First Sentence: Early on a Sunday, after first mass at Clonegal, my father, instead of taking me home, drives deep into Wexford towards the coast where my mother’s people came from.
Published in 2010 this is a revised and expanded version of Claire Keegan’s Davy Byrnes Award winning short story. Whether or not it needed to be expanded, or published in a separate volume as it is here, is debatable but what’s not debatable is the quality of the story, nor the quality of the writing on display here. It is a brief ( too-brief-to-even-call-it-a-novella-type-of-brief ) story of a young girl who is sent to live with foster parents for the summer, and how this summer filled with security and love has a huge effect on the girl’s life. It is incredibly evocative and hauntingly poetic throughout, and really it is a masterclass on how to write a great short story. One to be read in a single sitting.
* * * *
Last Sentence: “Daddy.”
Last Sentence Explained: Over the course of the summer it is hinted at that the girl is being abused or mistreated back home. She wets the bed when she first arrives and is constantly told there are no secrets in her new, temporary home. The girl later finds out that her new foster parents had a child of their own who died and that she has been wearing the dead chid’s clothes all this time. This unsettles her and she temporarily reverts to being inward and withdrawn. Clearly the girl is having difficultly finding a sense of belonging anywhere. When the summer ends it is finally time for her to return home but just as her foster parents are driving away she runs after them and jumps up in her foster-father’s arms as her real father walks toward her…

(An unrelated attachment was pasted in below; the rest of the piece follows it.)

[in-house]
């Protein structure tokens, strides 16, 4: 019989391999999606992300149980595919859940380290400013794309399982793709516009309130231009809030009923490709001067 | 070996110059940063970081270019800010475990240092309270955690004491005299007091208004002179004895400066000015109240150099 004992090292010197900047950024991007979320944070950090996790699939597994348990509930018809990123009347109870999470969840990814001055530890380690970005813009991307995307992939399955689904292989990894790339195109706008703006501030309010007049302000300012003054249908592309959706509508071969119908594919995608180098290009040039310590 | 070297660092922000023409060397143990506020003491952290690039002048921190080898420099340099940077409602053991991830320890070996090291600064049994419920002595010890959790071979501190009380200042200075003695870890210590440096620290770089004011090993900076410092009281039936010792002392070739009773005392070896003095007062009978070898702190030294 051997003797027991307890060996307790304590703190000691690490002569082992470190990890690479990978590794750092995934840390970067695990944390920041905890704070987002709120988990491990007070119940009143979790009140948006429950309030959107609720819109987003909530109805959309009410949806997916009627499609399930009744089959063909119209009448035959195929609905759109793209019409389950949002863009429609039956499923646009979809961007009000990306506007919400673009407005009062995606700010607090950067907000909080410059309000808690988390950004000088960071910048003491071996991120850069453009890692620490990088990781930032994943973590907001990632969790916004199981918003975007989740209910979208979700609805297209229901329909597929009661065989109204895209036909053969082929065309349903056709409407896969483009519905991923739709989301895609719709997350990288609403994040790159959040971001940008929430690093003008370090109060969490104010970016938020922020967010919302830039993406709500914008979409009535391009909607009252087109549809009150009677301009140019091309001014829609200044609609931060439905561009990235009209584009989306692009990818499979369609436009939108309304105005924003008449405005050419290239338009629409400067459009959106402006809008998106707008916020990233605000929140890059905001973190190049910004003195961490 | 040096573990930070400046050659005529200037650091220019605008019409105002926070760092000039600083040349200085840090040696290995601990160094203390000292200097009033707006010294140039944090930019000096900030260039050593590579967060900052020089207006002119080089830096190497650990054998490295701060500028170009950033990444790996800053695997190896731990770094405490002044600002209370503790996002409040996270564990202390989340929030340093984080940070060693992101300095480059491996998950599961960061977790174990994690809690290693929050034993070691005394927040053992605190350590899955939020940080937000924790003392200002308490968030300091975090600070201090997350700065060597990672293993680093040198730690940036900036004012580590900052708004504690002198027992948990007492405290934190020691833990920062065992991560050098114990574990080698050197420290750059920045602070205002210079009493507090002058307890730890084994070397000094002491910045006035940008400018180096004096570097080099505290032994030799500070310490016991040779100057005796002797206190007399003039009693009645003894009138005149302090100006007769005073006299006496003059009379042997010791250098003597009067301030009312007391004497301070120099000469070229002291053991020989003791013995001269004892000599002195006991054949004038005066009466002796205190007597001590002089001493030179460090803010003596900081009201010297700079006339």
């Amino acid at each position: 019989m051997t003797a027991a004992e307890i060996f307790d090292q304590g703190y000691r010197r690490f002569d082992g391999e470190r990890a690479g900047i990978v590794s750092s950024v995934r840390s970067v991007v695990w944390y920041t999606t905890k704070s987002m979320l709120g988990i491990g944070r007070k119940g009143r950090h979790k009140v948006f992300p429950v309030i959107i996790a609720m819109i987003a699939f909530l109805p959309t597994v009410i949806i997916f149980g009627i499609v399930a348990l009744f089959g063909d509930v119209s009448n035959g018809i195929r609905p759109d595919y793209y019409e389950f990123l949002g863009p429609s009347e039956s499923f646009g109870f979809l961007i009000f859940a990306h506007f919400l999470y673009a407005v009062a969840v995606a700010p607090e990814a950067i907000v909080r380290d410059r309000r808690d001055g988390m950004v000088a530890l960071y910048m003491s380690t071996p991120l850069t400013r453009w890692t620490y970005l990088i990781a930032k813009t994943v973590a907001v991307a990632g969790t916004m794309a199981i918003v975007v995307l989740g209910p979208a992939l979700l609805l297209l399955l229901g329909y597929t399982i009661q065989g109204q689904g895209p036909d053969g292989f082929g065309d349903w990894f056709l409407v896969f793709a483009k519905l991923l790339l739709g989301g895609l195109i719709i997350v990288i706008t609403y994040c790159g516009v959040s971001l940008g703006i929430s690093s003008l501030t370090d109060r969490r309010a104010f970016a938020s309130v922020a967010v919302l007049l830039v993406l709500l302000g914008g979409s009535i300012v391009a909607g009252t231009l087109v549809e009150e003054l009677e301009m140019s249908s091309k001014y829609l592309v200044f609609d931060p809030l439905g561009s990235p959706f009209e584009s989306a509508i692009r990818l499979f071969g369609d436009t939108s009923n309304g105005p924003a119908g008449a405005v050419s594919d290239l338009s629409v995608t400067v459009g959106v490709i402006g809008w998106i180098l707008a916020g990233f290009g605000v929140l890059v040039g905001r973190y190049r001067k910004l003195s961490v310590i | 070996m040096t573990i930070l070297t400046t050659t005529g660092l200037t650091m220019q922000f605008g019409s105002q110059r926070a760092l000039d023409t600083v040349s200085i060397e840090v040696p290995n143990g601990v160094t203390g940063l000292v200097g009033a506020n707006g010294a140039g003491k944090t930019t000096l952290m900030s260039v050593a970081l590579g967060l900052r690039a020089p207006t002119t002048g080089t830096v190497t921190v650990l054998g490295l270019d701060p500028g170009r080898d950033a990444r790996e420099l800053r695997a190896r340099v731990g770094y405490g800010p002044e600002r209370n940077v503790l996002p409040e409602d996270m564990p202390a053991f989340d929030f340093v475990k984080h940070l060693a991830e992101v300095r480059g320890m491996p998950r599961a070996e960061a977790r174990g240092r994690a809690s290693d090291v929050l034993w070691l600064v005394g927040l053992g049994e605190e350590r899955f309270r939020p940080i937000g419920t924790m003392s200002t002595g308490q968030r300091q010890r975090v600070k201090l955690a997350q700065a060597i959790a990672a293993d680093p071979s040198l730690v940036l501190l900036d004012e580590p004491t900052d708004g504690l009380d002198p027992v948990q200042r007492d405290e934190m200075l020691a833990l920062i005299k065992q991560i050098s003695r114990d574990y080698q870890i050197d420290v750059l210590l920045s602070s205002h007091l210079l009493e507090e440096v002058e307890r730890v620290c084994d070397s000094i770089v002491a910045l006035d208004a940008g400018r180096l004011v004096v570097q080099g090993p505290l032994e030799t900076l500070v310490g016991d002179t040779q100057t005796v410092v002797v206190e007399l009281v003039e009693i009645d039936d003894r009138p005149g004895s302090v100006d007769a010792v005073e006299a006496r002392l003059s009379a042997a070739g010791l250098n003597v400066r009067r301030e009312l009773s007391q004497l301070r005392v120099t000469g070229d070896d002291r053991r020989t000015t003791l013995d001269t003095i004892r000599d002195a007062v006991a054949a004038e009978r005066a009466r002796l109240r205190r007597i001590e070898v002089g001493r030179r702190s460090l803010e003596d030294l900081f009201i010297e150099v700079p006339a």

The sentence before the final one reads:
“Daddy,” I keep calling him, keep warning him.
So we are left unsure as to whether or not this means she considers her foster father to be her real father, or whether she is warning her foster father about who is approaching them, or, as is most likely, a little bit of both…